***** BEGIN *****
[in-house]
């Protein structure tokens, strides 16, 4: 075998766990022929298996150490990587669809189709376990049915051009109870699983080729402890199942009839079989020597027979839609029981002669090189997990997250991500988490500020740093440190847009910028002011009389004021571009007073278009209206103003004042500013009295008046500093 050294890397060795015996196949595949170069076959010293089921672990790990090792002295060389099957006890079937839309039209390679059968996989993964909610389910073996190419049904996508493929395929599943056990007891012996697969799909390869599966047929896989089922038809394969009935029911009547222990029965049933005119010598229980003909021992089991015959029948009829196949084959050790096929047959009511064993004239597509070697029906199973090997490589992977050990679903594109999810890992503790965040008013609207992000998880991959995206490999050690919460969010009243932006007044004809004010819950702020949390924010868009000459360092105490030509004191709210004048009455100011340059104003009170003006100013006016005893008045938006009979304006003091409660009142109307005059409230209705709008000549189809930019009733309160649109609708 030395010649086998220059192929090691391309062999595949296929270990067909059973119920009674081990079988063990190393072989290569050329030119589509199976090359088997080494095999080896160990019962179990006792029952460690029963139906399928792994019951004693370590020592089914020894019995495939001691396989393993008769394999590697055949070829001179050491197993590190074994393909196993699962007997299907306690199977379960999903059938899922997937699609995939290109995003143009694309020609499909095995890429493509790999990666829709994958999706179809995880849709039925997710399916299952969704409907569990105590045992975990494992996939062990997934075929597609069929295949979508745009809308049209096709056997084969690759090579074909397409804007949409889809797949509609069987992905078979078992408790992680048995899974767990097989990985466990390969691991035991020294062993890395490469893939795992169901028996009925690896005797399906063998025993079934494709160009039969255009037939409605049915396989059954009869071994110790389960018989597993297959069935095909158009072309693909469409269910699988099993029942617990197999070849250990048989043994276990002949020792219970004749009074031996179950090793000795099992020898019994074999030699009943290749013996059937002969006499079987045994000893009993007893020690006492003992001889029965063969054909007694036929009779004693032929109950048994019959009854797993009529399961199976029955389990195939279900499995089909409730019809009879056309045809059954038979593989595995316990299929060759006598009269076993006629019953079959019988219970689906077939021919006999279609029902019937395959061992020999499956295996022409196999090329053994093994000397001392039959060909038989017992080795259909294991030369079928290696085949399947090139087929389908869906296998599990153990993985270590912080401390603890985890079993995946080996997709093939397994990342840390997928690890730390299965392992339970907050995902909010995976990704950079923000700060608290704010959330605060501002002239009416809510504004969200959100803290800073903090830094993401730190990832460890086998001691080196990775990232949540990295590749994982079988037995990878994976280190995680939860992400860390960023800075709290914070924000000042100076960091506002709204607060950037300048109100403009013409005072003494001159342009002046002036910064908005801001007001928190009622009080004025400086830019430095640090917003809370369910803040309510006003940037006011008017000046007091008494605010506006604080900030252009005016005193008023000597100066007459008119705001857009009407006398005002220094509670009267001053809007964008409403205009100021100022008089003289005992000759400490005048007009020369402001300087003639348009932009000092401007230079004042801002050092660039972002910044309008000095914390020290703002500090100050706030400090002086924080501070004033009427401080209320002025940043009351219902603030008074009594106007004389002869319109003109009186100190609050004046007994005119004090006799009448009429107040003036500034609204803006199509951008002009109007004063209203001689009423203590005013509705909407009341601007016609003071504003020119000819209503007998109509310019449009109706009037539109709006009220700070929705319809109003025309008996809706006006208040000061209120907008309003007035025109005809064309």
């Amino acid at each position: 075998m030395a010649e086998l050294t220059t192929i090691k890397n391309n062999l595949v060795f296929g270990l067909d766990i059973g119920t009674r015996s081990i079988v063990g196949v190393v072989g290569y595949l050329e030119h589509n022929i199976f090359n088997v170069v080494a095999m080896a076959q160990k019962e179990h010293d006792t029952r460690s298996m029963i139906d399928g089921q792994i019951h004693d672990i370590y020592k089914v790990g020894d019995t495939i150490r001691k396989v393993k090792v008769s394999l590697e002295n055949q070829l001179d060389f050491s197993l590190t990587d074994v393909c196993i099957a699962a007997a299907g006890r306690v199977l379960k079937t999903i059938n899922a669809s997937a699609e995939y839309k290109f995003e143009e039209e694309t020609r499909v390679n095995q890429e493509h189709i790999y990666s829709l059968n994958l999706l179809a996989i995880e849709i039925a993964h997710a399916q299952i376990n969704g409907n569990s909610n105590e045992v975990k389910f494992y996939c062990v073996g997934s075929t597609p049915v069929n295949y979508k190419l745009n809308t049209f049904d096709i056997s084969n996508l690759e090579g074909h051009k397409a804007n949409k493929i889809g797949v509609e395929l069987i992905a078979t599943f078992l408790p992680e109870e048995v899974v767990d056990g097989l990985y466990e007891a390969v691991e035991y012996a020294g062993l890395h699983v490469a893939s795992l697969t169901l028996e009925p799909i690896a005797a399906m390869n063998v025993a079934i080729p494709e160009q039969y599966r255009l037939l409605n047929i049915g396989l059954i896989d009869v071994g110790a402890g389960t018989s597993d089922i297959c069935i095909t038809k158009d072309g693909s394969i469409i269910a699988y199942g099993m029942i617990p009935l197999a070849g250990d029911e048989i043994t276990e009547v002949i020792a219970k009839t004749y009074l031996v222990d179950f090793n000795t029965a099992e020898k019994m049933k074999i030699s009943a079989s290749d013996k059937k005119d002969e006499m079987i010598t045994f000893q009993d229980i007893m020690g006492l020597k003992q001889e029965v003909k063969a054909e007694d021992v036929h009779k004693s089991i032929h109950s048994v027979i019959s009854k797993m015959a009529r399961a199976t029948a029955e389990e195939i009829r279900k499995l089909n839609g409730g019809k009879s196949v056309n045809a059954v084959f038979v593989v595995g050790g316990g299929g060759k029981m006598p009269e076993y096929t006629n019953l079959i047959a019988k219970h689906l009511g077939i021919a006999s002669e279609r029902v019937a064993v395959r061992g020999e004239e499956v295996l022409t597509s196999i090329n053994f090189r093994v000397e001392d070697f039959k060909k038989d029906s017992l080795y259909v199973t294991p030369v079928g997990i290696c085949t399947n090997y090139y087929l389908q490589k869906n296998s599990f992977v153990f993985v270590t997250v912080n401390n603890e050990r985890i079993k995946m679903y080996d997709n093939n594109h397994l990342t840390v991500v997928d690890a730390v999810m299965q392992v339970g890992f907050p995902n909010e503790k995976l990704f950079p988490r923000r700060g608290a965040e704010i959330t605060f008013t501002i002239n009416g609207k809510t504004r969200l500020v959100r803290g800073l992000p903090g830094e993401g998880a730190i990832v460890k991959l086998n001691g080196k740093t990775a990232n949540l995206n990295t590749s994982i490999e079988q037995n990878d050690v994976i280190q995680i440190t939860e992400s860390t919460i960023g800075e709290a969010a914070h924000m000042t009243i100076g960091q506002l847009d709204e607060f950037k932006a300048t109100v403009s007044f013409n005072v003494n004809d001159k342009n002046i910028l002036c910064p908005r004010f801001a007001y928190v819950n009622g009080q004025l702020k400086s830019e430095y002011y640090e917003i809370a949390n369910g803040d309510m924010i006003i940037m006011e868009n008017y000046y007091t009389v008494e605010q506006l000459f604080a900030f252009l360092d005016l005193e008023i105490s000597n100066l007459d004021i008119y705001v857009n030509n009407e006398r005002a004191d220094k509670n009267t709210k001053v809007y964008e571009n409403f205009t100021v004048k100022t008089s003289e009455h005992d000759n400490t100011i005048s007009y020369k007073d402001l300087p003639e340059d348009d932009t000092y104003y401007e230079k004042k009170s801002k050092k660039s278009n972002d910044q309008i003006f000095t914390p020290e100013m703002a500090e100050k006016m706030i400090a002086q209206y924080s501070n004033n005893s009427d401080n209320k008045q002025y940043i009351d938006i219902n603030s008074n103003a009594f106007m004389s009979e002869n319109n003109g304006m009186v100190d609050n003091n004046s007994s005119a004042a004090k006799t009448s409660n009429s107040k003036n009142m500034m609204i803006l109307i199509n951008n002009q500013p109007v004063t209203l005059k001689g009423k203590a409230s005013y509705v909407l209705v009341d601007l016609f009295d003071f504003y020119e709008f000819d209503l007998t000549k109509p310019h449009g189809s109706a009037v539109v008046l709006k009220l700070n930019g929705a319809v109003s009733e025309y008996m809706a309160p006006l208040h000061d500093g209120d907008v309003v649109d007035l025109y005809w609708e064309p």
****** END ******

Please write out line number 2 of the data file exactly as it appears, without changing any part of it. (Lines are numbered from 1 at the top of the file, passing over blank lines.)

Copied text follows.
């Protein structure tokens, strides 16, 4: 075998766990022929298996150490990587669809189709376990049915051009109870699983080729402890199942009839079989020597027979839609029981002669090189997990997250991500988490500020740093440190847009910028002011009389004021571009007073278009209206103003004042500013009295008046500093 050294890397060795015996196949595949170069076959010293089921672990790990090792002295060389099957006890079937839309039209390679059968996989993964909610389910073996190419049904996508493929395929599943056990007891012996697969799909390869599966047929896989089922038809394969009935029911009547222990029965049933005119010598229980003909021992089991015959029948009829196949084959050790096929047959009511064993004239597509070697029906199973090997490589992977050990679903594109999810890992503790965040008013609207992000998880991959995206490999050690919460969010009243932006007044004809004010819950702020949390924010868009000459360092105490030509004191709210004048009455100011340059104003009170003006100013006016005893008045938006009979304006003091409660009142109307005059409230209705709008000549189809930019009733309160649109609708 030395010649086998220059192929090691391309062999595949296929270990067909059973119920009674081990079988063990190393072989290569050329030119589509199976090359088997080494095999080896160990019962179990006792029952460690029963139906399928792994019951004693370590020592089914020894019995495939001691396989393993008769394999590697055949070829001179050491197993590190074994393909196993699962007997299907306690199977379960999903059938899922997937699609995939290109995003143009694309020609499909095995890429493509790999990666829709994958999706179809995880849709039925997710399916299952969704409907569990105590045992975990494992996939062990997934075929597609069929295949979508745009809308049209096709056997084969690759090579074909397409804007949409889809797949509609069987992905078979078992408790992680048995899974767990097989990985466990390969691991035991020294062993890395490469893939795992169901028996009925690896005797399906063998025993079934494709160009039969255009037939409605049915396989059954009869071994110790389960018989597993297959069935095909158009072309693909469409269910699988099993029942617990197999070849250990048989043994276990002949020792219970004749009074031996179950090793000795099992020898019994074999030699009943290749013996059937002969006499079987045994000893009993007893020690006492003992001889029965063969054909007694036929009779004693032929109950048994019959009854797993009529399961199976029955389990195939279900499995089909409730019809009879056309045809059954038979593989595995316990299929060759006598009269076993006629019953079959019988219970689906077939021919006999279609029902019937395959061992020999499956295996022409196999090329053994093994000397001392039959060909038989017992080795259909294991030369079928290696085949399947090139087929389908869906296998599990153990993985270590912080401390603890985890079993995946080996997709093939397994990342840390997928690890730390299965392992339970907050995902909010995976990704950079923000700060608290704010959330605060501002002239009416809510504004969200959100803290800073903090830094993401730190990832460890086998001691080196990775990232949540990295590749994982079988037995990878994976280190995680939860992400860390960023800075709290914070924000000042100076960091506002709204607060950037300048109100403009013409005072003494001159342009002046002036910064908005801001007001928190009622009080004025400086830019430095640090917003809370369910803040309510006003940037006011008017000046007091008494605010506006604080900030252009005016005193008023000597100066007459008119705001857009009407006398005002220094509670009267001053809007964008409403205009100021100022008089003289005992000759400490005048007009020369402001300087003639348009932009000092401007230079004042801002050092660039972002910044309008000095914390020290703002500090100050706030400090002086924080501070004033009427401080209320002025940043009351219902603030008074009594106007004389002869319109003109009186100190609050004046007994005119004090006799009448009429107040003036500034609204803006199509951008002009109007004063209203001689009423203590005013509705909407009341601007016609003071504003020119000819209503007998109509310019449009109706009037539109709006009220700070929705319809109003025309008996809706006006208040000061209120907008309003007035025109005809064309």